My first few days of art school, I felt overwhelmed by everyone’s ability to think on their feet. I felt sluggish in my ability to think past what I knew to be true about the world, and particularly about my own abilities. I assumed too many things to be true, and it inhibited my ability to think and design in a powerful, impactful, and paradigm-shifting way. No one ever said I had to color inside the lines — and the fact that I assumed things like this to be true prematurely guillotined my ability to think (and live) in a design-forward fashion.
This same ailment (insecurity) is the continual thread that runs through mediocre work. When we see, design, and accept paper poster after paper poster, we create an unfair association and subliminal stereotype. The “paper poster” is of course an allegory — your “inside the lines” may be a horizontal logotype, a parallax website design, or a Facebook-crutched social strategy. We are all show ponies, but our tricks should be infinite. They become infinite only when we allow ourselves to be equal parts strategic and imaginative.
Before we act, we must think. Uninhibited by anyone’s expectations, timeline, or frustrations (especially our own), we must think like the brands we represent, within the campaigns we propose, and for the projects to which we are assigned. The most valuable asset of a designer (and/or any marketing professional) is not his or her technical prowess — it is this ability to think. As designers, we must not only think for a brand, but we must also think ahead of said brand. And in the agency world, we're not just thinking for one brand, but for many at once. While it may seem nearly impossible to keep one's corporate, agency, and personal "design hats" on at once, this is imperative, and I believe it is the hallmark of a successful designer.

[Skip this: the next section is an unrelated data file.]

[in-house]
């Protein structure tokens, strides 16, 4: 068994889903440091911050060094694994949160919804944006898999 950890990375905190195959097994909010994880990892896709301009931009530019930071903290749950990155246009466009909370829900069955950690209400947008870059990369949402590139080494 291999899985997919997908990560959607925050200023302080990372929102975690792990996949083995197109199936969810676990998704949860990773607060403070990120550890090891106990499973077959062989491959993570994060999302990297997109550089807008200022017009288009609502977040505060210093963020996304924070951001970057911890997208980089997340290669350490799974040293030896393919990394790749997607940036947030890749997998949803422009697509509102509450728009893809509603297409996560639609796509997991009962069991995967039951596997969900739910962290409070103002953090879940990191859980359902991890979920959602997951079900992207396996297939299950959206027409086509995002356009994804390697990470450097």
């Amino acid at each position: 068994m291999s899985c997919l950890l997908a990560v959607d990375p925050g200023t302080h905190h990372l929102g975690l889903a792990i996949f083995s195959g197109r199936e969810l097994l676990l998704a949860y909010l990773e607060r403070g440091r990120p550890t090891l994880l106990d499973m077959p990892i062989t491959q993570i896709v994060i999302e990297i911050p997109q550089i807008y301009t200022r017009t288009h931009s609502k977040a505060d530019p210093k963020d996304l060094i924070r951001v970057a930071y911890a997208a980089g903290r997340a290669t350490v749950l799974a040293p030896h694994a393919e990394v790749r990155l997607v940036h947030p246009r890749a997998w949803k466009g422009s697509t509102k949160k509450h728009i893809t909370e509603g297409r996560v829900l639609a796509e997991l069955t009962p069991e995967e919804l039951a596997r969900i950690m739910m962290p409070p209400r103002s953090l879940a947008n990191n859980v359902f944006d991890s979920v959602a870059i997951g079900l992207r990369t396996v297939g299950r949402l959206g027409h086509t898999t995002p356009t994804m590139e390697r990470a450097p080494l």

Photoshop, Illustrator, and InDesign are great tools. Amplified by technical fundamentals and individual creative process, we designers are charged to translate the thoughts, words, and intentions of a brand's leaders into the brand's visual manifestation in this fast-moving, social-obsessed, and highly critical world. That can be a heavy burden. Getting to the answer isn't easy, but if it was, wouldn't everyone do it?
Design is a noble charge, and one that requires deep thought, extensive patience, and a willingness to try new things. Critique is not the impeder of great design — it is its accelerant. Dare to be grateful for it, motivated by it, and thoughtful despite it. There will be people who don’t believe you should ever color outside the lines. It is our charge as designers to defy this expectation. Don’t just color outside their lines. Redraw them altogether.
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